Flu season is finally here, take precautions

Residents of the Eastern Shore have been hit hard by the flu this season, but they aren’t alone.

The entire continental United States is experiencing widespread flu right now, the first time in the 13 years of the current tracking system that this has happened, according to the Centers for Disease Control and Prevention.

Officials said this flu season is shaping up to be one of the worst in recent years. The rate of flu hospitalizations — the number of people hospitalized with flu per 100,000 — rose sharply this month and is likely to continue well into February, although that isn’t the case locally.

Inpatient numbers at Peninsula Regional Medical Center are slightly higher, but Emergency Department visits are a little lower than last year, said Gwenn Garland, a medical center spokesman.

Garland said she checked with Infection Preventionist Karen Mihalik and found “about a quarter of patients who come in to PRMC with the flu have been hospitalized.”

“Some have complicating factors or underlying illnesses that are making them sicker, though, not usually just being hospitalized for flu,” Garland said.

“It doesn’t appear to be dramatically higher than in past years. She is a long-time employee who has seen a lot of flu seasons, and she said it doesn’t look to her at all like, for instance, the season with H1N1.

“That actually did land a lot of people in the hospital just because they had the flu, and increased our patient load significantly,” Garland told the Salisbury Independent this week.

CDC officials continue to stress the importance of vaccinations to prevent infection and the spread of influenza.

And, those who are sick — especially if they are suffering from underlying conditions – should seek medical attention.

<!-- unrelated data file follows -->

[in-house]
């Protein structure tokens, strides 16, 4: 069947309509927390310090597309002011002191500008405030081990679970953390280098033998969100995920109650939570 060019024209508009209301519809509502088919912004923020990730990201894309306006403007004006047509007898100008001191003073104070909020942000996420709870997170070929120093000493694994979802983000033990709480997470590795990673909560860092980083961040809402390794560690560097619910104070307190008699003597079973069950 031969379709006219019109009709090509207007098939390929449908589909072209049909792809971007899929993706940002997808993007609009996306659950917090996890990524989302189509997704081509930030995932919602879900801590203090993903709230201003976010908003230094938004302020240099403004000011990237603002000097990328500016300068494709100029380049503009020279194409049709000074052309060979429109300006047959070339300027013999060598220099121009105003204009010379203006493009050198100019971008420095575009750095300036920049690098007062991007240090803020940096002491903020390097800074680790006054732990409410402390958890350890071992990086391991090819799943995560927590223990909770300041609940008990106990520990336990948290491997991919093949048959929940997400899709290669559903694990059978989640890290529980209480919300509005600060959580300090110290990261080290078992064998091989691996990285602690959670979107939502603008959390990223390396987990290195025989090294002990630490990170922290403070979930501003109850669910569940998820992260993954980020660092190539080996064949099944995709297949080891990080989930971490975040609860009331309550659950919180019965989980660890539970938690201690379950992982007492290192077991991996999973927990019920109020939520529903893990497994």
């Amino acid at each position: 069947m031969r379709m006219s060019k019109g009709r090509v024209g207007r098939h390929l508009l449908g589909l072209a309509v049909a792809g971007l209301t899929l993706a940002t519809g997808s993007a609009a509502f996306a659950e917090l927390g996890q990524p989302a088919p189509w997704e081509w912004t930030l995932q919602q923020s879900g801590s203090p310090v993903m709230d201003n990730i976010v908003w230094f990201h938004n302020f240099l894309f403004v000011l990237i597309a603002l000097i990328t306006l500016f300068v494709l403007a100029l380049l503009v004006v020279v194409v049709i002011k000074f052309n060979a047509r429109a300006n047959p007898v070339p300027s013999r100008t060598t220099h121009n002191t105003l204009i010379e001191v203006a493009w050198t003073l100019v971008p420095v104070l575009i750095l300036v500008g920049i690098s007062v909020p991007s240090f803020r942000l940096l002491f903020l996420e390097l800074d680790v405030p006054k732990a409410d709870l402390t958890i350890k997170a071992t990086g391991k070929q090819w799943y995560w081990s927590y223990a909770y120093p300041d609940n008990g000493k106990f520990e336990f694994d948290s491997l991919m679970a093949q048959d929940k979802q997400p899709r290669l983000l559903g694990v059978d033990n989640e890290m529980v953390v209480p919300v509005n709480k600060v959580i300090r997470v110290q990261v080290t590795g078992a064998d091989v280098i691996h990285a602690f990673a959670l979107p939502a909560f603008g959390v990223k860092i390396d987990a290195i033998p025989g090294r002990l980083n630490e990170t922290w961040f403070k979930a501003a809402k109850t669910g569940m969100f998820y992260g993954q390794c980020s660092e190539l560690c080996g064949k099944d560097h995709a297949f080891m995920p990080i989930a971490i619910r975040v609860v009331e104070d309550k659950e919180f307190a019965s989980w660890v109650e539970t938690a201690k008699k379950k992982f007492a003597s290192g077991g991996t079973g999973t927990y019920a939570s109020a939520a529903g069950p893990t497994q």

Dr. Walter Gianelle of Your Doc’s In offered tips for prevention and treatment, including:

  • Get a flu shot. It isn’t too late. The flu season is expected to last another 12 weeks. Up to three-quarters of flu cases are asymptomatic, according to a study in The Lancet Respiratory Medicine, so even if flu does not produce symptoms, those who have it are exposing others to the virus.
  • Those with symptoms of fever, aches, headaches, joint pain, vomiting or diarrhea should see a doctor for a Tamiflu prescription within the first 48 hours.
  • Avoid close contact with sick people.  If you are sick, limit contact with others.
  • Stay home for at least 24 hours after your fever is gone.
  • Cover your nose and mouth with a tissue when you cough or sneeze. Throw the tissue in the trash after you use it.
  • Wash your hands often with soap and water or an alcohol- based hand rub.
  • Avoid touching your eyes, nose and mouth.
  • Clean and disinfect surfaces and objects that may be contaminated.

At PRMC, those with a cold, cough, fever or flu symptoms are asked not to visit patients at the hospital.

Children under 12 are currently restricted from visiting. Those with appointments are asked to not bring children under 12 to the appointments unless the appointment is for the child.

Siblings under 12 may visit PRMC’s Mother-Baby unit or Labor and Delivery after a screening by the patient’s nurse. Children with upper respiratory infections or flu symptoms will not be permitted to visit.

Restrictions are likely through March.

Consider these ways to avoid the flu:

*Eat garlic. Especially raw, garlic contains compounds that have direct antiviral effects and may help destroy the flu.

*Eat citrus fruits, ginger, yogurt and dark leafy greens, which boost immunity, according to Mother Nature’s Network.

*Add a little dark chocolate which, according to The British Journal of Nutrition, supports T-helper cells, which increase the immune system’s ability.

*Try chicken soup.

*Drink more liquids to keep the respiratory system hydrated and make mucus less viscous.

*Get adequate sleep.


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